Recently discovered in a woodland in Cornwall is the pathogen Phytophthora pluvialis. There are over 170 described Phytophthora species, with an estimated 100-500 yet to be uncovered. Interestingly, and rather tellingly, the name Phytophthora derives from the Greek for “the plant-destroyer”. P. pluvialis was first described in 2013, Oregon, USA on tanoak (Nothilocarpus) and Douglas fir (Pseudotsuga menziesii), growing in intimately mixed forests. The disease has also been confirmed on Radiata pine (Pinus radiata), Mexican yellow pine (Pinus patula), Weymouth pine (Pinus strobus), and Western hemlock (Tsuga heterophylla).
Douglas fir, and to a lesser extent Western hemlock, are two of the key conifer species which occur in southern England. Many of the commercial timber stands in the south include one or both species. Without digressing into the fundamental attributes of sustainable forest management, there is a need to balance biodiversity conservation and enhancement, and social inclusion with the commercial aspect which growing valuable conifer brings. Planting purely native broadleaved woodland is a laudable endeavour, but as the old foresters’ saying goes, “the wood that pays is the wood that stays”. This is to say that for landowners a financial return is essential from woodland areas, which often funds less commercially viable, but more environmentally driven work elsewhere. If P. pluvialis develops into a major threat to our lowland conifer forests, the pool of suitable species is reduced further, and may have severe implications on forest and further countryside management across the affected area.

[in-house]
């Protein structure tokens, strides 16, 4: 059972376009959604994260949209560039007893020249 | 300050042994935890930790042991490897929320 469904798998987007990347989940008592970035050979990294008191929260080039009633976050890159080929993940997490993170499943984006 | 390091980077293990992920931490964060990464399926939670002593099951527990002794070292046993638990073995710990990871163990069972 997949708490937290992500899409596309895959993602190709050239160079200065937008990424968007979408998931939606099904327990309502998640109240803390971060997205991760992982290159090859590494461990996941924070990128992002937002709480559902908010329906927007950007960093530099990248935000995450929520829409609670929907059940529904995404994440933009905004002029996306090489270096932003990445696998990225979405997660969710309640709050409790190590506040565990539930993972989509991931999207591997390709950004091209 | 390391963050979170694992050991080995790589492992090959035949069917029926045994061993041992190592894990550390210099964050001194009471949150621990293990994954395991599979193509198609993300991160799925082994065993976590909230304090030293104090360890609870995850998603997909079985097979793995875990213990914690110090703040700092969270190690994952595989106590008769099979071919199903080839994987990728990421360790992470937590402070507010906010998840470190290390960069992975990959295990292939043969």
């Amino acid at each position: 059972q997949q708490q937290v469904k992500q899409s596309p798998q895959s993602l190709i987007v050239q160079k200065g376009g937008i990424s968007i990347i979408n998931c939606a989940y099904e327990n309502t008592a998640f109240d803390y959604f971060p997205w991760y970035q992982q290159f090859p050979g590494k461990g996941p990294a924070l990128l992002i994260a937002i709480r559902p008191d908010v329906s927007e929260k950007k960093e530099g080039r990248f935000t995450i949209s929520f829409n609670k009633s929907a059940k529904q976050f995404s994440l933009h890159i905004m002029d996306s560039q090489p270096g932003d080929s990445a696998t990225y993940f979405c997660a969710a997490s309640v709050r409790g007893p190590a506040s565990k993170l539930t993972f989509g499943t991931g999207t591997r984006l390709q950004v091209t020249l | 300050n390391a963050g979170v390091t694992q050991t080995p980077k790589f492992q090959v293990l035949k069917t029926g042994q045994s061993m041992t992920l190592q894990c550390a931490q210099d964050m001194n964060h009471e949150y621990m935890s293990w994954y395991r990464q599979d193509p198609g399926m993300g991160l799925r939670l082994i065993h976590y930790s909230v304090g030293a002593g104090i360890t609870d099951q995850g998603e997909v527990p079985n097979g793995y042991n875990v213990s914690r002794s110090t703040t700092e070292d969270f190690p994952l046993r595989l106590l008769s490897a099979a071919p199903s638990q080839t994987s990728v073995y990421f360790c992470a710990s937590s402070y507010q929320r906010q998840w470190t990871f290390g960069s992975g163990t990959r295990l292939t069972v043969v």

P.pluvialis infection has been confirmed on all stages of tree growth, from seedling to mature specimens. This has serious implications on all examples of host species, from mature stands to nursery stock. The photos (below) show some of the described symptoms of P. pluvialis, which include:
- Needle cast
- Shoot dieback
- Lesions on stem, branch, and roots
The pathogen has currently been identified in Cornwall, Devon, Cumbria, Wales, and north-west Scotland. Whilst these are localised outbreaks, it should be assumed that the disease is, or has the potential to be, country wide.